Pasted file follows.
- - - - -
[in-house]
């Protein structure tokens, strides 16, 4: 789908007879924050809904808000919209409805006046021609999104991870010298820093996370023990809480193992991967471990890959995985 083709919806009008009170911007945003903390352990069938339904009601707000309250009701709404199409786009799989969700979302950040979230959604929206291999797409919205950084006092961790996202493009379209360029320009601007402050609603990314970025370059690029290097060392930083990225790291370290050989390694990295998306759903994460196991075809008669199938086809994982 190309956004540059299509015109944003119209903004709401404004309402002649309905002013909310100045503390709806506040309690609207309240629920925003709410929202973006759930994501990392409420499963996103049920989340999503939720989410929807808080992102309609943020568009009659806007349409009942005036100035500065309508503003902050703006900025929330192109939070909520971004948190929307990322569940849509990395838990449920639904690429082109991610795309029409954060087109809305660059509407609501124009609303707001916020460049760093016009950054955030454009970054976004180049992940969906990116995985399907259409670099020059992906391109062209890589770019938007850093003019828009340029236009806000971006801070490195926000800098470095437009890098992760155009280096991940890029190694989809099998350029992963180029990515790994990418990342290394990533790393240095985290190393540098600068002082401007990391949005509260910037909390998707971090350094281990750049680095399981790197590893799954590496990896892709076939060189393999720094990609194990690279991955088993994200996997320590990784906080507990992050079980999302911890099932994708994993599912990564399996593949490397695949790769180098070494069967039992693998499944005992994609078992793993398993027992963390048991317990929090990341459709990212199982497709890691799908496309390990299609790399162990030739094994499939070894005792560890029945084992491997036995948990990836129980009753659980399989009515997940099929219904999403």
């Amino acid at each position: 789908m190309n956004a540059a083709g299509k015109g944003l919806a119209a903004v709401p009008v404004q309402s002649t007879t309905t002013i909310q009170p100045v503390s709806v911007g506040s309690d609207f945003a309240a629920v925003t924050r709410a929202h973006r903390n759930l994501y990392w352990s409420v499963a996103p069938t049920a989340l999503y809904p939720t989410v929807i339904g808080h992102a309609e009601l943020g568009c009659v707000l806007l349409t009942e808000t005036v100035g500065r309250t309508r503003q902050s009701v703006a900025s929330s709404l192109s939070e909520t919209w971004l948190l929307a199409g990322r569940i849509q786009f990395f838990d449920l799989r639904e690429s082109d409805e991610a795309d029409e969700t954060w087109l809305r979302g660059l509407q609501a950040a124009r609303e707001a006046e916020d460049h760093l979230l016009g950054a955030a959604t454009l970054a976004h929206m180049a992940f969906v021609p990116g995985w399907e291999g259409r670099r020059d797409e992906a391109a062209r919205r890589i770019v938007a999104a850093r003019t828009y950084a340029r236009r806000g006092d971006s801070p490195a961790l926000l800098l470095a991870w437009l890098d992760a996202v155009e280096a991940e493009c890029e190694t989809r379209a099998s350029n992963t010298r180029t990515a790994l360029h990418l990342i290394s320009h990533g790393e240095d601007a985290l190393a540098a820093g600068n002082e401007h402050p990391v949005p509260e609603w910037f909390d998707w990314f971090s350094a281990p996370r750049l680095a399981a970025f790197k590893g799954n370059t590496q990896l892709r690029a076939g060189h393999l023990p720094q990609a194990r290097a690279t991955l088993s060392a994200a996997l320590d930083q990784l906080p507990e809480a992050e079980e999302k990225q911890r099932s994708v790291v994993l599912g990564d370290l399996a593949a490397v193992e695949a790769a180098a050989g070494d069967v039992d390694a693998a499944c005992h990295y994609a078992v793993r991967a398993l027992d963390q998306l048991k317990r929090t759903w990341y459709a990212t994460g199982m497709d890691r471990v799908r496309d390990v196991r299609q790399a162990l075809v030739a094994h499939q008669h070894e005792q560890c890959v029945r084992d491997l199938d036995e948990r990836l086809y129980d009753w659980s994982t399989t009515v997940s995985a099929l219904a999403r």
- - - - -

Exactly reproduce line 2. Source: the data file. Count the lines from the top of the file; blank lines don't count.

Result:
């Protein structure tokens, strides 16, 4: 789908007879924050809904808000919209409805006046021609999104991870010298820093996370023990809480193992991967471990890959995985 083709919806009008009170911007945003903390352990069938339904009601707000309250009701709404199409786009799989969700979302950040979230959604929206291999797409919205950084006092961790996202493009379209360029320009601007402050609603990314970025370059690029290097060392930083990225790291370290050989390694990295998306759903994460196991075809008669199938086809994982 190309956004540059299509015109944003119209903004709401404004309402002649309905002013909310100045503390709806506040309690609207309240629920925003709410929202973006759930994501990392409420499963996103049920989340999503939720989410929807808080992102309609943020568009009659806007349409009942005036100035500065309508503003902050703006900025929330192109939070909520971004948190929307990322569940849509990395838990449920639904690429082109991610795309029409954060087109809305660059509407609501124009609303707001916020460049760093016009950054955030454009970054976004180049992940969906990116995985399907259409670099020059992906391109062209890589770019938007850093003019828009340029236009806000971006801070490195926000800098470095437009890098992760155009280096991940890029190694989809099998350029992963180029990515790994990418990342290394990533790393240095985290190393540098600068002082401007990391949005509260910037909390998707971090350094281990750049680095399981790197590893799954590496990896892709076939060189393999720094990609194990690279991955088993994200996997320590990784906080507990992050079980999302911890099932994708994993599912990564399996593949490397695949790769180098070494069967039992693998499944005992994609078992793993398993027992963390048991317990929090990341459709990212199982497709890691799908496309390990299609790399162990030739094994499939070894005792560890029945084992491997036995948990990836129980009753659980399989009515997940099929219904999403």